Shares jump as Chinese trade data beat expectations

But analysts warn that the coronavirus outbreak could still have damaging effects on the global economy.

    The number of new coronavirus cases is expected to have peaked in several cities, shifting the discussion among investors to when restrictions might be lifted, according to JP Morgan analysts [File: Aly Song/Daylife]
    The number of new coronavirus cases is expected to have peaked in several cities, shifting the discussion among investors to when restrictions might be lifted, according to JP Morgan analysts [File: Aly Song/Daylife]

    Asian stocks rebounded on Tuesday after China posted better-than-expected trade data for March, although investors remained concerned about the prolonged economic effects of the coronavirus outbreak.

    China's exports in March fell by 6.6 percent from the same period a year earlier, a smaller drop than the 14 percent plunge that analysts had predicted. Imports eased a modest 0.9 percent compared with expectations for a 9.5 percent drop.

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    Chinese shares strengthened on Tuesday with its blue-chip index up 0.9 percent. Australian shares were up 1.1 percent while Japan's Nikkei gained 2.2 percent.

    Hong Kong's Hang Seng rose 0.6 percent.

    That sent MSCI's broadest index of Asia-Pacific shares, excluding Japan, rallying by more than 1 percent.

    E-Mini futures for the United States S&P 500 were higher by 1.2 percent ahead of Tuesday's open on Wall Street.

    But it is still too soon to say the worst is over for fiancial markets, analysts warned, as the coronavirus shutters businesses around the world, crippling demand and economic growth.

    "With economic activity in the rest of the world now collapsing, the worst is still to come for China’s export sector," Julian Evans-Pritchard, senior China economist at Capital Economics said in a note to clients seen by Al Jazeera.

    "Although supply-side disruptions to factory activity have now eased, foreign demand will slump this quarter as COVID-19 weighs on economic activity outside of China," he said.

    Indeed, some analysts say any optimism over signs the outbreak may be peaking in hard-hit cities is quickly being offset by concerns that it may be a while before businesses recover.

    "Signs of the outbreak peaking - or at least slowing in some regions - have started to turn the talk to when restrictions on activity can be eased," analysts at JPMorgan said in a note.

    "Short of the unlikely near-term event of a vaccine or significant herd immunity, restarting economies ... may be challenging," the analysts wrote.

    Wall Street indexes ended mixed on Monday with the Dow Jones industrial average and S&P 500 falling while a 6.2 percent gain in Amazon shares helped the Nasdaq finish higher.

    In Asia, an expected trade slump in China will reinforce views that the world is headed for a global recession this year, despite an unprecedented burst of stimulus from policymakers in the last two months to shore up growth.

    Many analysts already expect China's economy, the world's second-largest, to have contracted sharply in the March quarter for the first time since at least 1992. China reports its first-quarter gross domestic product data on April 17.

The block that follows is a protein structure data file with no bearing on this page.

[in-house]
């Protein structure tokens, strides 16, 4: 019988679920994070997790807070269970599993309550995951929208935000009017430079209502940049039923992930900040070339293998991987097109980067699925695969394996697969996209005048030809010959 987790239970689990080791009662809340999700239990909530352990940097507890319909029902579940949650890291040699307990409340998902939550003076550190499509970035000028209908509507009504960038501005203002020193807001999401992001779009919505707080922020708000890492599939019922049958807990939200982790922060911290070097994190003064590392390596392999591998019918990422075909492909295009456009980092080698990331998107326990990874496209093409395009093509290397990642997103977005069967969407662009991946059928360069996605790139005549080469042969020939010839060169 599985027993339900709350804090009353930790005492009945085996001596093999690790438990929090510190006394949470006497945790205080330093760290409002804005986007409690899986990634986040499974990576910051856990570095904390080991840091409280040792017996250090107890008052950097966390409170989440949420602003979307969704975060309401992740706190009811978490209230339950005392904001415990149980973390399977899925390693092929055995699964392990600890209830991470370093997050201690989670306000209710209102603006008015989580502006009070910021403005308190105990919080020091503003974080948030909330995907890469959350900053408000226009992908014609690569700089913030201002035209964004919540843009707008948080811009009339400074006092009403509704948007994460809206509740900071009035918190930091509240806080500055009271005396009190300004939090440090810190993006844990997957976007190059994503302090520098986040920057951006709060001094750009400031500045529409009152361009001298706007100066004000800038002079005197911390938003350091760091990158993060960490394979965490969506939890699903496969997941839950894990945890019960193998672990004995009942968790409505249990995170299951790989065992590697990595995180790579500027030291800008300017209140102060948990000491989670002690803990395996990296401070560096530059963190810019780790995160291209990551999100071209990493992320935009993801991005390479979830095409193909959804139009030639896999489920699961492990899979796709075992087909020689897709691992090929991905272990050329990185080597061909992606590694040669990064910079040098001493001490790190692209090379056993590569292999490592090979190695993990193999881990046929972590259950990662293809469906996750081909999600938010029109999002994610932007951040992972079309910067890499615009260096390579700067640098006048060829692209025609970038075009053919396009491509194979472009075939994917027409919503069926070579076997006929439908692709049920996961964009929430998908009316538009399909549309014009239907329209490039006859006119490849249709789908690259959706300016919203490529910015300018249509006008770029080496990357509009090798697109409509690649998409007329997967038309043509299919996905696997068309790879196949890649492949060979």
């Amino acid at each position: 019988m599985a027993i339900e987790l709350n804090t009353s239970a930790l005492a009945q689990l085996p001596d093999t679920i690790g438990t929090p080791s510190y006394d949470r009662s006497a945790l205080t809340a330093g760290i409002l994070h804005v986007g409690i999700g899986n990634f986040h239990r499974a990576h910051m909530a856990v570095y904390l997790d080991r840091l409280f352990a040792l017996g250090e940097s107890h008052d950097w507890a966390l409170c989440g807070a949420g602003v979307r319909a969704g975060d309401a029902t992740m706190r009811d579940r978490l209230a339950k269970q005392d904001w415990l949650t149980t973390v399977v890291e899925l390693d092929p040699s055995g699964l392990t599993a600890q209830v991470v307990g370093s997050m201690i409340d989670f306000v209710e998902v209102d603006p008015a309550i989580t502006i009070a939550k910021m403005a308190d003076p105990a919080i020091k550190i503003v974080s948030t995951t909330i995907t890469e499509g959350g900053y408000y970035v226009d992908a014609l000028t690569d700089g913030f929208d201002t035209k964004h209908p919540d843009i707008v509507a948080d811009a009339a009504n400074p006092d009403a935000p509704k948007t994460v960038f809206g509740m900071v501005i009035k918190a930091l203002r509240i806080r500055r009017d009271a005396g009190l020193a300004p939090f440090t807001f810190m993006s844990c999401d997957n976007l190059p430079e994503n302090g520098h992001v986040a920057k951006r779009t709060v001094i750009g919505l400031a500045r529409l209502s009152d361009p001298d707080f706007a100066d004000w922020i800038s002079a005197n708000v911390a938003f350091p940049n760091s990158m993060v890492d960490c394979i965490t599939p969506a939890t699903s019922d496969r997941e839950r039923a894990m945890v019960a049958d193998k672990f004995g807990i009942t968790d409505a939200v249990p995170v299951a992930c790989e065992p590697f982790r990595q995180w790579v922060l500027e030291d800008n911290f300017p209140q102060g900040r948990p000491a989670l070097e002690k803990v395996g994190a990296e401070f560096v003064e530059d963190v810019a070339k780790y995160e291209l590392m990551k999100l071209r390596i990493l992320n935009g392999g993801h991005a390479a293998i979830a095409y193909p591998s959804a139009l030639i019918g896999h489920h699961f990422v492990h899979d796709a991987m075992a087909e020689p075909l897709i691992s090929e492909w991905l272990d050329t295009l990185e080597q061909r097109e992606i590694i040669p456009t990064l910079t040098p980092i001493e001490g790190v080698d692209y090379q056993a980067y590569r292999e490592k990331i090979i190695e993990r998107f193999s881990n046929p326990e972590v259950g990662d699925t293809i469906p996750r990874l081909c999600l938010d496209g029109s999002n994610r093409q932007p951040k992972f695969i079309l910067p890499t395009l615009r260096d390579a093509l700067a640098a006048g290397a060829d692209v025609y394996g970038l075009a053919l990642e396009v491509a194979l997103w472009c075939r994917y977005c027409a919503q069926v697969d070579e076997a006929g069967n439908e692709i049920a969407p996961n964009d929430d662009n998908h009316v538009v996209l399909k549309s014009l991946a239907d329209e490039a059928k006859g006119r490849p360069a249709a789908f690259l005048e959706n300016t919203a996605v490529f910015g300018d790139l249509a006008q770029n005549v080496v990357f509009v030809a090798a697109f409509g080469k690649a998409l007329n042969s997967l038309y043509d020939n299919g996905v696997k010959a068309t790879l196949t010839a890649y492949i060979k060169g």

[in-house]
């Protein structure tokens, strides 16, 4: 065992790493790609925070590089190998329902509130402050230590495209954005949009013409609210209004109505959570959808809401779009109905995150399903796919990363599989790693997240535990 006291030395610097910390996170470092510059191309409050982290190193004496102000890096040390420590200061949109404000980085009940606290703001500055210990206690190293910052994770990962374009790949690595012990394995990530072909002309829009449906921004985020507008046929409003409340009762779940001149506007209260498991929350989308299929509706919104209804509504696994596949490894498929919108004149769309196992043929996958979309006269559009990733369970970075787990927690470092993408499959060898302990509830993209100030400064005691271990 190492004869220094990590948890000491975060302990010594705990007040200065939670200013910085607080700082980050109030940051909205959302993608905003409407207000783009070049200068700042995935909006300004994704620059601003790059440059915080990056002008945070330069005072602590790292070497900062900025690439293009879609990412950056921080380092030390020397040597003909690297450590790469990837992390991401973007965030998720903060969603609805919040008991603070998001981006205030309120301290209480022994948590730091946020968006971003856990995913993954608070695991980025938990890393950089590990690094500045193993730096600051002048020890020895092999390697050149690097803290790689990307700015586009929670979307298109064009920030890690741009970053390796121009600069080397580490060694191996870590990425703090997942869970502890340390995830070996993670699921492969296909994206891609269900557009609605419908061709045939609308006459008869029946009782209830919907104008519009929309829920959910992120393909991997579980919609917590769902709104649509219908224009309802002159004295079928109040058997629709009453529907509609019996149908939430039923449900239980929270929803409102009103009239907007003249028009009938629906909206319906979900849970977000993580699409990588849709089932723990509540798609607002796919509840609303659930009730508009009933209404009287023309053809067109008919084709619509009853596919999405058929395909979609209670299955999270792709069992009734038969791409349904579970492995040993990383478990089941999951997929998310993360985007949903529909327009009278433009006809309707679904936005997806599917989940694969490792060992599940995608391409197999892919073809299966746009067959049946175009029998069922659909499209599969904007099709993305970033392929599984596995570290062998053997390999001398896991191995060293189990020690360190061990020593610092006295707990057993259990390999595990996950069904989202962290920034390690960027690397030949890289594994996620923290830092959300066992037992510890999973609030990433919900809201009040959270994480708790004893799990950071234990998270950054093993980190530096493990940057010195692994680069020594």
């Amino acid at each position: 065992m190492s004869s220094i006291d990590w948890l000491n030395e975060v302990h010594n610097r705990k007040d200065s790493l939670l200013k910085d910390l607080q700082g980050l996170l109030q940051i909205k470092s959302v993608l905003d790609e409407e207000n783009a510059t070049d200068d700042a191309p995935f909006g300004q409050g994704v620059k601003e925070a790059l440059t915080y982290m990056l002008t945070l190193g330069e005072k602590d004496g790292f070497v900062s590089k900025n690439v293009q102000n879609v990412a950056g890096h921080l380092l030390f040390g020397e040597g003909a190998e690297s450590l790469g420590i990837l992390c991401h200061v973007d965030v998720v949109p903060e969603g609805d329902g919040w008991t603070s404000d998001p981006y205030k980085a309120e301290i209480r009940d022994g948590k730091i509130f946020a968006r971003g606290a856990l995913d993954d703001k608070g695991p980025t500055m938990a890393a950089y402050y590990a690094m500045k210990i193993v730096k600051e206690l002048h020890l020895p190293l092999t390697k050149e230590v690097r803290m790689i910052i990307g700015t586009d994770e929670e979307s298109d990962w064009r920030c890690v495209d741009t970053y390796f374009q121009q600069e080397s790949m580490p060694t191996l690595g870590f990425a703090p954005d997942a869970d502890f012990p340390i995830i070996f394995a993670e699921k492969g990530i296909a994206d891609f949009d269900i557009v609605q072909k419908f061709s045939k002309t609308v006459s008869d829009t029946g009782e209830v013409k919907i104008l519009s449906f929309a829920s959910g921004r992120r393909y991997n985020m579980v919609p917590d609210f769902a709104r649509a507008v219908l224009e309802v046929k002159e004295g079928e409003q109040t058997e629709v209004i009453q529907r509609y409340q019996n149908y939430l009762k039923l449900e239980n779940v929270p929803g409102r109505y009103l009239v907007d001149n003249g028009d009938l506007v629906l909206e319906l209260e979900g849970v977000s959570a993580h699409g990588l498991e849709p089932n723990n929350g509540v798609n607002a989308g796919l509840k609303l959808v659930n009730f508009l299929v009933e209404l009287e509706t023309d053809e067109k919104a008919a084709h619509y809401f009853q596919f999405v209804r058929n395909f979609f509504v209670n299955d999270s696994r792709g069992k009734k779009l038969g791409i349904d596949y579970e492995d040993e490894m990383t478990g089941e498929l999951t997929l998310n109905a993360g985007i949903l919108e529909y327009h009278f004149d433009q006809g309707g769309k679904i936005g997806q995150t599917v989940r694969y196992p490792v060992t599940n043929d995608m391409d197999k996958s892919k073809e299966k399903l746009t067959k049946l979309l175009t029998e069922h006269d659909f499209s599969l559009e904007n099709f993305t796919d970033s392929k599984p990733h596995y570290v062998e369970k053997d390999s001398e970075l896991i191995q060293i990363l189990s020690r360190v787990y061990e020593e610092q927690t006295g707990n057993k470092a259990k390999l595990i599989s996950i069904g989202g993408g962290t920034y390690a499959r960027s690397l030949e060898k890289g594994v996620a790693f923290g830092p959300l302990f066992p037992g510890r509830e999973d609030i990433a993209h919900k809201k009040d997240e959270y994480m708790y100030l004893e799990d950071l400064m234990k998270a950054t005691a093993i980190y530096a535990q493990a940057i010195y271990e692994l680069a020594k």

A weak report could see China boost monetary and fiscal stimulus in a bid to reflate its economy.

    "If we see greater signs that China is vigorously supporting domestic economic activity, then the global industrial cycle will recover with great alacrity in the second half of 2020," Montreal-based BCA Research wrote in a note on Monday.

    "This will be positive for commodities, especially industrial metals, but it will hurt the US dollar and push yields higher," it added. Bond yields increase as their prices fall. 

    "It would also arrest the stimulus-driven outperformance of US equities, due to their low exposure to industrials, materials and financials."

    Elsewhere, the United Kingdom's finance minister told colleagues the UK economy could shrink by up to 30 percent this quarter due to the coronavirus lockdown that has shuttered businesses.

    In another sign of worries about struggling global demand, oil prices barely reacted to a global deal to cut output by a record amount of nearly 10 percent of world supply. US crude was up just 35 cents at $22.8, well below its January peak of $63.27.

    Brent crude gained 49 cents to $32.23 a barrel.

    A skittish market helped gold prices cling to highs not seen in more than seven years at $1,715.6 an ounce. Investors tend to seek the safety of gold during periods of market and economic instability.

    In the US, which has recorded the world's highest number of casualties from the virus, President Donald Trump said on Monday his administration was close to completing a plan to reopen the US economy. However, some state governors have signalled that the decision on when to restart businesses lay with them.

    The dollar continued to extend losses on the back of the US Federal Reserve's enormous new lending programme. The greenback was a touch weaker against the Japanese yen at 107.62. The euro was up slightly at $1.0923. The risk-sensitive Australian dollar jumped 0.5 percent to $0.6415.

    SOURCE: Al Jazeera and news agencies